Existing economic models of prosociality have been rather silent in terms of proximate psychological mechanisms. We nevertheless identify the psychologically most informed accounts and offer a critical discussion of their hypotheses for the proximate psychological explanations. Based on convergent evidence from several fields of research, we argue that there nevertheless is a more plausible alternative proximate account available: the social motivation hypothesis. The hypothesis represents a more basic explanation of the appeal of prosocial behavior, which is in terms of anticipated (...) social rewards. We also argue in favor of our own social motivation hypothesis over Robert Sugden’s fellow-feeling account (due originally to Adam Smith). We suggest that social motivation not only stands as a proximate account in its own right but also provides a plausible scaffold for other more sophisticated motivations (e.g., fellow-feelings). We conclude by discussing some possible implications of the social motivation hypothesis on existing modeling practice. (shrink)
In his article ‘Saints and Heroes’, Urmson argues that traditional moral theories allow at most for a threefold classification of actions in terms of their worth, and that they are therefore unsatisfactory. Since the conclusion of his argument has led to the widespread use of the term ‘acts of supererogation’, and since I do not believe that such acts exist, I propose to argue that the actions with which he is concerned not only can, but should, be contained within the (...) traditional classification. (shrink)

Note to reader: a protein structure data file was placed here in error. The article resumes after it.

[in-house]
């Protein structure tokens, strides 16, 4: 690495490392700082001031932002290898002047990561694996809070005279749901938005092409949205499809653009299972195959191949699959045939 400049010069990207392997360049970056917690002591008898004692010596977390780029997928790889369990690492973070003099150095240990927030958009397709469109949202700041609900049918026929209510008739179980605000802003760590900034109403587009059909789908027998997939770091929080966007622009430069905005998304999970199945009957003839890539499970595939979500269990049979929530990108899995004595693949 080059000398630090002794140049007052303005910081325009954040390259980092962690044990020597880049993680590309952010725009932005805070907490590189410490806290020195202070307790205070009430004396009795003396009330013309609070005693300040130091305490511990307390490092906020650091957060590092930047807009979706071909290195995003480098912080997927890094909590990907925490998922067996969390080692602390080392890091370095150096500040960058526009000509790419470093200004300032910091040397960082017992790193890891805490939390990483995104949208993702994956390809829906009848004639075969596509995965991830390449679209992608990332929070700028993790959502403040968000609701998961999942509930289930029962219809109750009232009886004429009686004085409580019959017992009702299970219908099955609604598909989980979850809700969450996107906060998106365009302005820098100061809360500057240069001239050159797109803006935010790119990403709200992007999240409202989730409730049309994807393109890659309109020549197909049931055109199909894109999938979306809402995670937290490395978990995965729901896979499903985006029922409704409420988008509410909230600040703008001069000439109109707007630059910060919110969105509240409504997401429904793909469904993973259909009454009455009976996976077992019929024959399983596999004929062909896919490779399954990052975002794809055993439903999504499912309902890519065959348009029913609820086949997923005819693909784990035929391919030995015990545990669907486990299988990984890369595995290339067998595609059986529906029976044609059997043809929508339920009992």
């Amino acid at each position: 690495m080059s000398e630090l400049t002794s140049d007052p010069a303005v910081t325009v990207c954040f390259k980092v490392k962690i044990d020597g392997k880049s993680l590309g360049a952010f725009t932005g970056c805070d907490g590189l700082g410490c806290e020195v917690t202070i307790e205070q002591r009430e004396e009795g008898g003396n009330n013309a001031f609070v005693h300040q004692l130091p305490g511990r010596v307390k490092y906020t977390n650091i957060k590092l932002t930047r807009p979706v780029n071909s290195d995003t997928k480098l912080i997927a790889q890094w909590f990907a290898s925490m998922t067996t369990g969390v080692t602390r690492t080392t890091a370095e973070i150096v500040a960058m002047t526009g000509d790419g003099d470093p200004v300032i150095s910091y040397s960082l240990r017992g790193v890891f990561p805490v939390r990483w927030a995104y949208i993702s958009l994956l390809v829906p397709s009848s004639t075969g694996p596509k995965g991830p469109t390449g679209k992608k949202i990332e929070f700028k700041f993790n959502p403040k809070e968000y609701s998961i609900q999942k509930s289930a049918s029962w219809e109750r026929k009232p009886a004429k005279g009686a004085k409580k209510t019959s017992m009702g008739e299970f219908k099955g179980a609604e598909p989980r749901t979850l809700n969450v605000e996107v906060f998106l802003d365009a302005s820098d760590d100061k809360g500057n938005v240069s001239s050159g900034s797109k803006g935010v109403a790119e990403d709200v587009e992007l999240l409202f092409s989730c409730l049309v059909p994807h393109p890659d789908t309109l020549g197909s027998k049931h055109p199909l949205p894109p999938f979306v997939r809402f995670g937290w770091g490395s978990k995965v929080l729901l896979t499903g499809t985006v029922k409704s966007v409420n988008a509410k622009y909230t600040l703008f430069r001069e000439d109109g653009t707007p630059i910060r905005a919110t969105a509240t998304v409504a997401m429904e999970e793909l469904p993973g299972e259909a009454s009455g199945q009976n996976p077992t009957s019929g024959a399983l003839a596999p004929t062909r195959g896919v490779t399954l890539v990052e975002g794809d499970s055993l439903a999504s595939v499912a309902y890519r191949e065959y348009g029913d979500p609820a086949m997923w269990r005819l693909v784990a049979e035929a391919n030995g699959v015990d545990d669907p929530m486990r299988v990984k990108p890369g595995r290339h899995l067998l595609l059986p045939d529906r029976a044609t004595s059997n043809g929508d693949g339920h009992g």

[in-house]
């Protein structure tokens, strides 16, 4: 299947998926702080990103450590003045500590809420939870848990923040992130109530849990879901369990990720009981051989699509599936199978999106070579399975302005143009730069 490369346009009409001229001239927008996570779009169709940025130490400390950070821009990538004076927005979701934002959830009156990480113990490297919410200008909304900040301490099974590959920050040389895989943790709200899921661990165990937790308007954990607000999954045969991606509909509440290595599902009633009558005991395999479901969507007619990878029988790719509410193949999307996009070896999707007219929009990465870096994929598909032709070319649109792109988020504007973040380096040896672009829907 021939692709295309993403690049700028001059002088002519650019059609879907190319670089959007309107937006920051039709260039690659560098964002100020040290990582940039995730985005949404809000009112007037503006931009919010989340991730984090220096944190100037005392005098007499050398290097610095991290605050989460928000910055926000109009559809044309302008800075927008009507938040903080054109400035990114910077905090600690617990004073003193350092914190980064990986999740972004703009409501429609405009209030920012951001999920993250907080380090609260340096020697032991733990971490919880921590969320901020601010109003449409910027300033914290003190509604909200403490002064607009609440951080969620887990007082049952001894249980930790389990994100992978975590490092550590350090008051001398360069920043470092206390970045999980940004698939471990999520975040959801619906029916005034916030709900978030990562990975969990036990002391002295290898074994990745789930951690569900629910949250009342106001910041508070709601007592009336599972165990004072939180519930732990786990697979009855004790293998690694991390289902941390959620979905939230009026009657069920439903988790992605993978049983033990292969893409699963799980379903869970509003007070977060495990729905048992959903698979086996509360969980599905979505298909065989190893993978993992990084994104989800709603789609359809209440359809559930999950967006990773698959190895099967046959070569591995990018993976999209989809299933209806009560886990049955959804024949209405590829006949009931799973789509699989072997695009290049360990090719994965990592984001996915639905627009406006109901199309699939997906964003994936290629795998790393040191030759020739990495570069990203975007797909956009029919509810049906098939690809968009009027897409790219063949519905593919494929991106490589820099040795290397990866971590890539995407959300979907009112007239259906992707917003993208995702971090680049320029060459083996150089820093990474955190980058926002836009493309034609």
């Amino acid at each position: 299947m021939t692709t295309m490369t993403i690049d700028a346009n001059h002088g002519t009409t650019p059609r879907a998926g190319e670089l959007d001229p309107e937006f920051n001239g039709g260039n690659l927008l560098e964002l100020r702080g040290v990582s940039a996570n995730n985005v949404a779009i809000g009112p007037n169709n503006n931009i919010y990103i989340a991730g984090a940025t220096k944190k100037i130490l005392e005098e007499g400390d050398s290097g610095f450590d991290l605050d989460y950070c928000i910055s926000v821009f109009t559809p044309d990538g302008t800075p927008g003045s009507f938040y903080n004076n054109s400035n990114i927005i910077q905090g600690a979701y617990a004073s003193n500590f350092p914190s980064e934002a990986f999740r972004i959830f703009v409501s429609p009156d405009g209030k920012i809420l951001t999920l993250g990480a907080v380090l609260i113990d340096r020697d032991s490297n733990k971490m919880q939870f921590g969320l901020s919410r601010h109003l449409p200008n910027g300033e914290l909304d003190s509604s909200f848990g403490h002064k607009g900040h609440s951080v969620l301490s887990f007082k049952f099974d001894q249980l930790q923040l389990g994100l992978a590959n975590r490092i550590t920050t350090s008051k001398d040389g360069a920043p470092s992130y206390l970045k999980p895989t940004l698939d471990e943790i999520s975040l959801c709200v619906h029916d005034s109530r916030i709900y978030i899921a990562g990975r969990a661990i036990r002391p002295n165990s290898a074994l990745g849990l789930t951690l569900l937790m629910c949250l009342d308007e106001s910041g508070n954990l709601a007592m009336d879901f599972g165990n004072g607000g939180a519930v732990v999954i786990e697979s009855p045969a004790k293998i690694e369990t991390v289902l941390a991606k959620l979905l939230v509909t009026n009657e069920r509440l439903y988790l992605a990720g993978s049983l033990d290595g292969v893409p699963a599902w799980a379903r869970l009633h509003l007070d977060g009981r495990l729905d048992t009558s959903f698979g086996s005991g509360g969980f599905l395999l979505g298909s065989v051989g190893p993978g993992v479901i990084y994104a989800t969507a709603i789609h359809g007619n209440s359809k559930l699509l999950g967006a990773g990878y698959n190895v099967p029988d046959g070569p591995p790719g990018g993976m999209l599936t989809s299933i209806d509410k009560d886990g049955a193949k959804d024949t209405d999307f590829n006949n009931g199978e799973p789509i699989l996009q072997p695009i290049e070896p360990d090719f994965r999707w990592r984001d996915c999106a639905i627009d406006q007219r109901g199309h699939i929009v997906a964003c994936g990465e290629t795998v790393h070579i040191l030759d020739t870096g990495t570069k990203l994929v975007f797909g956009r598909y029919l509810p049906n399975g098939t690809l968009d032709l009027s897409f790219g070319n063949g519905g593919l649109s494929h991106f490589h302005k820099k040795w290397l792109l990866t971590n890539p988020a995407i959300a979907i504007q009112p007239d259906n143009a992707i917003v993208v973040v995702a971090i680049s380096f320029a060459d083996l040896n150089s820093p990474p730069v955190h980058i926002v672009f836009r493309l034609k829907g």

Landscape Agency New York was founded by Gavin Keeney, c.1997, and encompassed a wide array of activities and effects – e.g., research, writing, design, consulting, and teaching. /S/OMA (Syntactical Operations Metaphorical Affects) was the mobile, and sometimes global design and teaching module within LANY, focusing primarily on entirely hypothetical and/or irreal projects, many becoming the foundation for lectures and courses delivered at institutions in the US, Canada, Australia, and Europe, from 2003 to 2007. Lastly, the LANY Archive-Grotto was established following (...) publication of On the Nature of Things: Contemporary American Landscape Architecture (Birkhauser, 2001), primarily as a means of escaping the then-formulaic production of texts common to Landscape Architecture and Architecture. (shrink)